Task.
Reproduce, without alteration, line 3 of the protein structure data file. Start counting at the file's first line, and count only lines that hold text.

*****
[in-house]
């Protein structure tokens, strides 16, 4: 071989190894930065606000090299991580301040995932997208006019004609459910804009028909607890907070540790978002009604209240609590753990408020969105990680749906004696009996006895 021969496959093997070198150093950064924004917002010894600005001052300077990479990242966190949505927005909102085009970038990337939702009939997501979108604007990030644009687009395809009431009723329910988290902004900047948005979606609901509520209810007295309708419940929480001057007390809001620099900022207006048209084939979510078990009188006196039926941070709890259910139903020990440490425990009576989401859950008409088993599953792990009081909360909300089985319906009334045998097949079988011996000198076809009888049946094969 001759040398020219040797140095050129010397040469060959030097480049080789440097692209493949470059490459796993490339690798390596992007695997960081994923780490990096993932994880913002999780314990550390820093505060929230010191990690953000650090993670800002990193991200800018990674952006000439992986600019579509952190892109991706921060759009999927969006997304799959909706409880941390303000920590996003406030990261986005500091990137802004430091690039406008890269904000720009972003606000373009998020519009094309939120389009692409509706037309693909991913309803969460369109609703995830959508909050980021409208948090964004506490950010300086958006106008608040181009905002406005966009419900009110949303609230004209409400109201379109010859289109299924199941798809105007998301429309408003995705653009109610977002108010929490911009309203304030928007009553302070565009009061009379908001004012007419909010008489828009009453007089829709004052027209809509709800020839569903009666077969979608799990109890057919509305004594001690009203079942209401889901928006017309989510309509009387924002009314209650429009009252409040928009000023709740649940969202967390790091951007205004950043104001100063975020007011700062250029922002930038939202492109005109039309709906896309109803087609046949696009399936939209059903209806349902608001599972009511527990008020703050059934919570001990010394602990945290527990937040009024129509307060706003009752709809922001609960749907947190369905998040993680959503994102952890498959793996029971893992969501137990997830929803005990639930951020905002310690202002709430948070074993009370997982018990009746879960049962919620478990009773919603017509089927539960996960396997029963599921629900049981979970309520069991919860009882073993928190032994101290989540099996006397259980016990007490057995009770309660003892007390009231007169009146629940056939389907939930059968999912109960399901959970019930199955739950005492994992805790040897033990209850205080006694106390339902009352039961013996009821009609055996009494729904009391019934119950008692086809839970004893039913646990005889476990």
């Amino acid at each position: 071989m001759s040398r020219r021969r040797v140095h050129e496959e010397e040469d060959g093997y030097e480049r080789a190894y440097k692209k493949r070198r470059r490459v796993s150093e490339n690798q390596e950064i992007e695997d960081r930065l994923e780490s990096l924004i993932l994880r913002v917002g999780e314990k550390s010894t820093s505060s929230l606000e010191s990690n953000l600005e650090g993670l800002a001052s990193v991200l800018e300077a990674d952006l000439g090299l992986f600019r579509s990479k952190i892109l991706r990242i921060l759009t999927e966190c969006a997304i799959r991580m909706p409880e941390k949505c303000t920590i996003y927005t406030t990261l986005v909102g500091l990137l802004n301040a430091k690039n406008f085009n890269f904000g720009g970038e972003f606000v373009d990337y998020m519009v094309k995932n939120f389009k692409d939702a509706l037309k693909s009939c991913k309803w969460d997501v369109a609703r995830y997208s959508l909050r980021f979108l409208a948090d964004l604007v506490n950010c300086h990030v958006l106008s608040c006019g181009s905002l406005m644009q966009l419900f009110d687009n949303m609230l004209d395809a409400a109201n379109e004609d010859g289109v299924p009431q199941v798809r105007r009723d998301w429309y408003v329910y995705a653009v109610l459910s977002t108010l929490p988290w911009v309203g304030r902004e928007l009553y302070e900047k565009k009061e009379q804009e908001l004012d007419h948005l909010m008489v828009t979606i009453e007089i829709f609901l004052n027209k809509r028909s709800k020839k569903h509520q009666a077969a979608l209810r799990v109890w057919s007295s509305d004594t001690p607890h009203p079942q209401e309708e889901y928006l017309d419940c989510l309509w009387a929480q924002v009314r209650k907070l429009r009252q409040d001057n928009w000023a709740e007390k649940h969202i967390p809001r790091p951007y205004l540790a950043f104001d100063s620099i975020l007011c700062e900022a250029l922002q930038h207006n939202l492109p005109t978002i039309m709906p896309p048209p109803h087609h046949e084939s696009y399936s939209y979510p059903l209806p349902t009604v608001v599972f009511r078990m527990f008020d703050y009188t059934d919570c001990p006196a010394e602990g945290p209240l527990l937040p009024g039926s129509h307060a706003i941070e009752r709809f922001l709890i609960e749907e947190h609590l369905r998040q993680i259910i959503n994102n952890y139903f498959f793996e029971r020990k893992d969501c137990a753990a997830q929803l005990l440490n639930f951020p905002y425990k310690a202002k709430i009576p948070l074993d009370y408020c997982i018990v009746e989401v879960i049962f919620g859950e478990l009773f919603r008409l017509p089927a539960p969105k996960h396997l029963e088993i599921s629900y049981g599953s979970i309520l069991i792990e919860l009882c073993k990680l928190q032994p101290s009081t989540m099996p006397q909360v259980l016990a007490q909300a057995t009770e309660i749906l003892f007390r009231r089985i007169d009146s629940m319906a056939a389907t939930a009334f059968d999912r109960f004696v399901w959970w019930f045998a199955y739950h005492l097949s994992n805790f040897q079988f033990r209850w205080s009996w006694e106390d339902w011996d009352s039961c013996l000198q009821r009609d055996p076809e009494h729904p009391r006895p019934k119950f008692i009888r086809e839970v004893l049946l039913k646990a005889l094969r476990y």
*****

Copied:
């Amino acid at each position: 071989m001759s040398r020219r021969r040797v140095h050129e496959e010397e040469d060959g093997y030097e480049r080789a190894y440097k692209k493949r070198r470059r490459v796993s150093e490339n690798q390596e950064i992007e695997d960081r930065l994923e780490s990096l924004i993932l994880r913002v917002g999780e314990k550390s010894t820093s505060s929230l606000e010191s990690n953000l600005e650090g993670l800002a001052s990193v991200l800018e300077a990674d952006l000439g090299l992986f600019r579509s990479k952190i892109l991706r990242i921060l759009t999927e966190c969006a997304i799959r991580m909706p409880e941390k949505c303000t920590i996003y927005t406030t990261l986005v909102g500091l990137l802004n301040a430091k690039n406008f085009n890269f904000g720009g970038e972003f606000v373009d990337y998020m519009v094309k995932n939120f389009k692409d939702a509706l037309k693909s009939c991913k309803w969460d997501v369109a609703r995830y997208s959508l909050r980021f979108l409208a948090d964004l604007v506490n950010c300086h990030v958006l106008s608040c006019g181009s905002l406005m644009q966009l419900f009110d687009n949303m609230l004209d395809a409400a109201n379109e004609d010859g289109v299924p009431q199941v798809r105007r009723d998301w429309y408003v329910y995705a653009v109610l459910s977002t108010l929490p988290w911009v309203g304030r902004e928007l009553y302070e900047k565009k009061e009379q804009e908001l004012d007419h948005l909010m008489v828009t979606i009453e007089i829709f609901l004052n027209k809509r028909s709800k020839k569903h509520q009666a077969a979608l209810r799990v109890w057919s007295s509305d004594t001690p607890h009203p079942q209401e309708e889901y928006l017309d419940c989510l309509w009387a929480q924002v009314r209650k907070l429009r009252q409040d001057n928009w000023a709740e007390k649940h969202i967390p809001r790091p951007y205004l540790a950043f104001d100063s620099i975020l007011c700062e900022a250029l922002q930038h207006n939202l492109p005109t978002i039309m709906p896309p048209p109803h087609h046949e084939s696009y399936s939209y979510p059903l209806p349902t009604v608001v599972f009511r078990m527990f008020d703050y009188t059934d919570c001990p006196a010394e602990g945290p209240l527990l937040p009024g039926s129509h307060a706003i941070e009752r709809f922001l709890i609960e749907e947190h609590l369905r998040q993680i259910i959503n994102n952890y139903f498959f793996e029971r020990k893992d969501c137990a753990a997830q929803l005990l440490n639930f951020p905002y425990k310690a202002k709430i009576p948070l074993d009370y408020c997982i018990v009746e989401v879960i049962f919620g859950e478990l009773f919603r008409l017509p089927a539960p969105k996960h396997l029963e088993i599921s629900y049981g599953s979970i309520l069991i792990e919860l009882c073993k990680l928190q032994p101290s009081t989540m099996p006397q909360v259980l016990a007490q909300a057995t009770e309660i749906l003892f007390r009231r089985i007169d009146s629940m319906a056939a389907t939930a009334f059968d999912r109960f004696v399901w959970w019930f045998a199955y739950h005492l097949s994992n805790f040897q079988f033990r209850w205080s009996w006694e106390d339902w011996d009352s039961c013996l000198q009821r009609d055996p076809e009494h729904p009391r006895p019934k119950f008692i009888r086809e839970v004893l049946l039913k646990a005889l094969r476990y």